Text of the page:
Stocks Dip as US Yield Jump Poses Stress Test: Markets Wrap – Bloomberg

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Most stocks in Asia dipped as equity valuations are challenged anew by the climb in benchmark 10-year Treasury yields to levels unseen since 2011, alongside fresh doubts over the rapprochement between the U.S. and North Korea.

Equities in Japan and Hong Kong followed their U.S. counterparts lower, though Australia’s main gauge eked out a gain and Korean stocks were little changed. FTSE 100 futures signaled a weaker U.K. open. Yields on 10-year Treasuries held near Tuesday’s high after traders boosted bets the Federal Reserve will raise interest rates three more times this year. Bloomberg’s dollar index steadied close to a 2018 high. In emerging-markets, equities maintained losses after dropping the most since March and currencies held onto declines after the biggest slide in a year.

Investors, already uncomfortable with rising yields and a strong dollar, are grappling with trade, growth, and geopolitical worries. Fresh uncertainty about the U.S.-North Korea summit, violence in the Middle East, the U.S.-China trade spat, and global growth concerns are fueling negative sentiment.

“Risk premiums are still awfully compressed,” Jeffrey Johnson, head of Asia-Pacific fixed income at Vanguard Investments Australia, said at the Bloomberg Invest summit in Sydney. “We look at valuations, particularly on more risky asset classes like equities — they are at fairly high levels still.”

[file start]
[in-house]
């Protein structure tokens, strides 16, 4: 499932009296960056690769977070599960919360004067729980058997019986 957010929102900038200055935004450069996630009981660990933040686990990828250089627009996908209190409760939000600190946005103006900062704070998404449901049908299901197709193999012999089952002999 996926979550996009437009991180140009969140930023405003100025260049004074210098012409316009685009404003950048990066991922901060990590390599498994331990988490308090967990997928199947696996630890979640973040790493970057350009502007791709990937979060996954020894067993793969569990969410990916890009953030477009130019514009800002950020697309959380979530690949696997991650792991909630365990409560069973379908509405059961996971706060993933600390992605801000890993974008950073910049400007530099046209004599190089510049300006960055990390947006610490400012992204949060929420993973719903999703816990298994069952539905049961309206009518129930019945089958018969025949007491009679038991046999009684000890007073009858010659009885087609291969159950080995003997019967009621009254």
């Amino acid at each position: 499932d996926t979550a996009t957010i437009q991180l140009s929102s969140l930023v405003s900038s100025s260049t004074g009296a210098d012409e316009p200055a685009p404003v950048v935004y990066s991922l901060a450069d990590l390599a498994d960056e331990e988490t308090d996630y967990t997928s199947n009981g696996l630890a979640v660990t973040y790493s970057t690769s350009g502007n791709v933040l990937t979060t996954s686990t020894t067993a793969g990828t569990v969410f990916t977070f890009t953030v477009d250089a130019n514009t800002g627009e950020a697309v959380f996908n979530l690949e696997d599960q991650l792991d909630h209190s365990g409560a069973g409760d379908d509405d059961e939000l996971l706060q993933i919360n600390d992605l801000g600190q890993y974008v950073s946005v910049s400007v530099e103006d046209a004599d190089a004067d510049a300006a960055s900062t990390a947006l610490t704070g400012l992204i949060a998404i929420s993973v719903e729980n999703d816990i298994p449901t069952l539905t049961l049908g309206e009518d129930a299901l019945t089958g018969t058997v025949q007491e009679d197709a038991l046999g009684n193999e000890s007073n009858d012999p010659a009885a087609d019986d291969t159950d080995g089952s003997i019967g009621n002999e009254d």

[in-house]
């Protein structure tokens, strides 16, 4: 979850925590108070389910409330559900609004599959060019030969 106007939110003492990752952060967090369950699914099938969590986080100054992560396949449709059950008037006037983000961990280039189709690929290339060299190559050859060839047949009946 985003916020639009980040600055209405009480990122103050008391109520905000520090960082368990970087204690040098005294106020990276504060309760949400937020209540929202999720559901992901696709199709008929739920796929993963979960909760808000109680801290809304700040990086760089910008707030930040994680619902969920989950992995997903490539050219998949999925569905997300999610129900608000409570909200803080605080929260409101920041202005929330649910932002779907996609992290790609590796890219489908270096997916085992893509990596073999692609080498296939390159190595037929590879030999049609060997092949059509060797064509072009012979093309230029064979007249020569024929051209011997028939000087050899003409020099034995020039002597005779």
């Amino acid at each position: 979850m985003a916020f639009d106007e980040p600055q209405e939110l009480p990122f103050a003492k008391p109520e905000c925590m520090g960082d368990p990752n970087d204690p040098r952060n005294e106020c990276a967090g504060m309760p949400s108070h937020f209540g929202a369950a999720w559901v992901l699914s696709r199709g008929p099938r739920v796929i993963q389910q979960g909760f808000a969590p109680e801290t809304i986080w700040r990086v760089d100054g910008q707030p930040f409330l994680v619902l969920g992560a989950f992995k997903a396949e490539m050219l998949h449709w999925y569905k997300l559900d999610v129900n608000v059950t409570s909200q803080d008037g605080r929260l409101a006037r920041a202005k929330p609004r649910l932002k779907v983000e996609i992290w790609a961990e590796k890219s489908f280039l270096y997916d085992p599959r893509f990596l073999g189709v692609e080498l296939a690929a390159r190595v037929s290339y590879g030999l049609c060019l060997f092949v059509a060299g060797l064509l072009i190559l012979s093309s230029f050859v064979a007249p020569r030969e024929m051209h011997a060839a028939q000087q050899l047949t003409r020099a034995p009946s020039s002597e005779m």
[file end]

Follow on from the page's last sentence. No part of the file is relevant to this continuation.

Hugh Young, head of Asia Pacific at Aberdeen Standard Investments, discusses U.S. rates, emerging-markets outlook.

Source: Bloomberg

Elsewhere, among emerging markets, the baht and won led Asian currencies lower after the surge in the 10-year Treasury yield. Indonesian bonds led a decline in sovereign debt ahead of a policy meeting, while the nation’s stocks had the biggest slide in Asia. The Malaysian ringgit fell for a sixth day after overseas investors pulled out a net $376 million from stocks over Monday and Tuesday in the wake of last week’s election. Gold steadied below $1,300 an ounce for the first time since December.

Terminal users can read more in our markets live blog.

These are some key events to watch this week:

  • Chinese Vice Premier Liu He is expected in Washington for more trade talks.
  • European Union Chief Brexit negotiator Michel Barnier briefs European affairs ministers on the status of talks with the U.K.
  • U.K. Prime Minister Theresa May meets with her Brexit cabinet Tuesday to discuss plans for a post-withdrawal customs union.
  • U.S. industrial production numbers are due this week.

These are the main moves in markets:


  • The MSCI Asia Pacific Index fell 0.2 percent as of 3:30 p.m. Tokyo time.
  • Topix index fell 0.3 percent.
  • Hong Kong’s Hang Seng Index fell 0.4 percent.
  • Kospi index was little changed.
  • Australia’s S&P/ASX 200 Index advanced 0.2 percent.
  • Futures on the S&P 500 Index were little changed.
  • FTSE 100 futures fell 0.3 percent as of 7:15 a.m. in London.


  • The Bloomberg Dollar Spot Index fell 0.1 percent.
  • The Japanese yen was flat at 110.30 per dollar.
  • The euro was little changed at $1.1826.
  • The pound was at $1.3507.


  • The yield on 10-year Treasuries was at 3.07 percent, after reaching 3.09 percent Tuesday.
  • Australia’s 10-year yield rose more than five basis points to 2.88 percent.
  • Germany’s 10-year bund yield fell about two basis points, to 0.63 percent.


  • West Texas Intermediate crude fell 0.3 percent to $71.09 a barrel.
  • Gold rose 0.3 percent to $1,294.01 an ounce.
  • LME copper rose 0.2 percent to $6,822 per metric ton.

— With assistance by Ruth Carson